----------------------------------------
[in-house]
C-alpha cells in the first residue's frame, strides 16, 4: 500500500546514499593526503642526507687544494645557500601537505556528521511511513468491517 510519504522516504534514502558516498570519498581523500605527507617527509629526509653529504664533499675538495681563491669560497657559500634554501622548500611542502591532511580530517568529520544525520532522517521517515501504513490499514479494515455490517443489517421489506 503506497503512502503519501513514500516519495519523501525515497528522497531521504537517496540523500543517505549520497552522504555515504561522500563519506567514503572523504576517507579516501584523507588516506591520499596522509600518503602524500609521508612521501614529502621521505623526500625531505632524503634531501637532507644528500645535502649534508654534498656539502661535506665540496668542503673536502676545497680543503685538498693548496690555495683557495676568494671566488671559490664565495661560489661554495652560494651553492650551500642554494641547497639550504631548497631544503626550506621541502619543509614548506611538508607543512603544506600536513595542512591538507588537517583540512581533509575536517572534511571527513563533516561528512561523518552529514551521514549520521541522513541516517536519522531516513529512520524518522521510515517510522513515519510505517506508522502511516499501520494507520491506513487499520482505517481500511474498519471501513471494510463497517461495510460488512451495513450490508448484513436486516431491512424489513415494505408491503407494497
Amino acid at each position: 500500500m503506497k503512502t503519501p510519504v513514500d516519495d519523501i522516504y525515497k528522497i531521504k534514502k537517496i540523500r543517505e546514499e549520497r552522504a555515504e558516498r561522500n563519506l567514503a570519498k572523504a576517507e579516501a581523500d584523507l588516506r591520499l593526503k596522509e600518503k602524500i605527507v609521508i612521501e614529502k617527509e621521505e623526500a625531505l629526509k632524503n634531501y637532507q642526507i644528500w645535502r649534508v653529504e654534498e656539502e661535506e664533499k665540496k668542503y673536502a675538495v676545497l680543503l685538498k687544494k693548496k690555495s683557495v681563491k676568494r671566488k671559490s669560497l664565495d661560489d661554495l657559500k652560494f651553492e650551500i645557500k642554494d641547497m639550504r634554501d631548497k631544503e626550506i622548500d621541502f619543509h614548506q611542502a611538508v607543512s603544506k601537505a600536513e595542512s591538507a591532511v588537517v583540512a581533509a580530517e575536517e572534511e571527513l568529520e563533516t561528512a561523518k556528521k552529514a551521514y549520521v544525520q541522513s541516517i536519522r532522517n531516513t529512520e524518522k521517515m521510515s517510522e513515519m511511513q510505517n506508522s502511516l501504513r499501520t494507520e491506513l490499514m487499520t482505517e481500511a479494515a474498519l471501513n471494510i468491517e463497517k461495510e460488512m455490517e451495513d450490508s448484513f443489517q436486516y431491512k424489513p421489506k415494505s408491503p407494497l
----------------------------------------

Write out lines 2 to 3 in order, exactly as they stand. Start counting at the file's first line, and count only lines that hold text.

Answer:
C-alpha cells in the first residue's frame, strides 16, 4: 500500500546514499593526503642526507687544494645557500601537505556528521511511513468491517 510519504522516504534514502558516498570519498581523500605527507617527509629526509653529504664533499675538495681563491669560497657559500634554501622548500611542502591532511580530517568529520544525520532522517521517515501504513490499514479494515455490517443489517421489506 503506497503512502503519501513514500516519495519523501525515497528522497531521504537517496540523500543517505549520497552522504555515504561522500563519506567514503572523504576517507579516501584523507588516506591520499596522509600518503602524500609521508612521501614529502621521505623526500625531505632524503634531501637532507644528500645535502649534508654534498656539502661535506665540496668542503673536502676545497680543503685538498693548496690555495683557495676568494671566488671559490664565495661560489661554495652560494651553492650551500642554494641547497639550504631548497631544503626550506621541502619543509614548506611538508607543512603544506600536513595542512591538507588537517583540512581533509575536517572534511571527513563533516561528512561523518552529514551521514549520521541522513541516517536519522531516513529512520524518522521510515517510522513515519510505517506508522502511516499501520494507520491506513487499520482505517481500511474498519471501513471494510463497517461495510460488512451495513450490508448484513436486516431491512424489513415494505408491503407494497
Amino acid at each position: 500500500m503506497k503512502t503519501p510519504v513514500d516519495d519523501i522516504y525515497k528522497i531521504k534514502k537517496i540523500r543517505e546514499e549520497r552522504a555515504e558516498r561522500n563519506l567514503a570519498k572523504a576517507e579516501a581523500d584523507l588516506r591520499l593526503k596522509e600518503k602524500i605527507v609521508i612521501e614529502k617527509e621521505e623526500a625531505l629526509k632524503n634531501y637532507q642526507i644528500w645535502r649534508v653529504e654534498e656539502e661535506e664533499k665540496k668542503y673536502a675538495v676545497l680543503l685538498k687544494k693548496k690555495s683557495v681563491k676568494r671566488k671559490s669560497l664565495d661560489d661554495l657559500k652560494f651553492e650551500i645557500k642554494d641547497m639550504r634554501d631548497k631544503e626550506i622548500d621541502f619543509h614548506q611542502a611538508v607543512s603544506k601537505a600536513e595542512s591538507a591532511v588537517v583540512a581533509a580530517e575536517e572534511e571527513l568529520e563533516t561528512a561523518k556528521k552529514a551521514y549520521v544525520q541522513s541516517i536519522r532522517n531516513t529512520e524518522k521517515m521510515s517510522e513515519m511511513q510505517n506508522s502511516l501504513r499501520t494507520e491506513l490499514m487499520t482505517e481500511a479494515a474498519l471501513n471494510i468491517e463497517k461495510e460488512m455490517e451495513d450490508s448484513f443489517q436486516y431491512k424489513p421489506k415494505s408491503p407494497l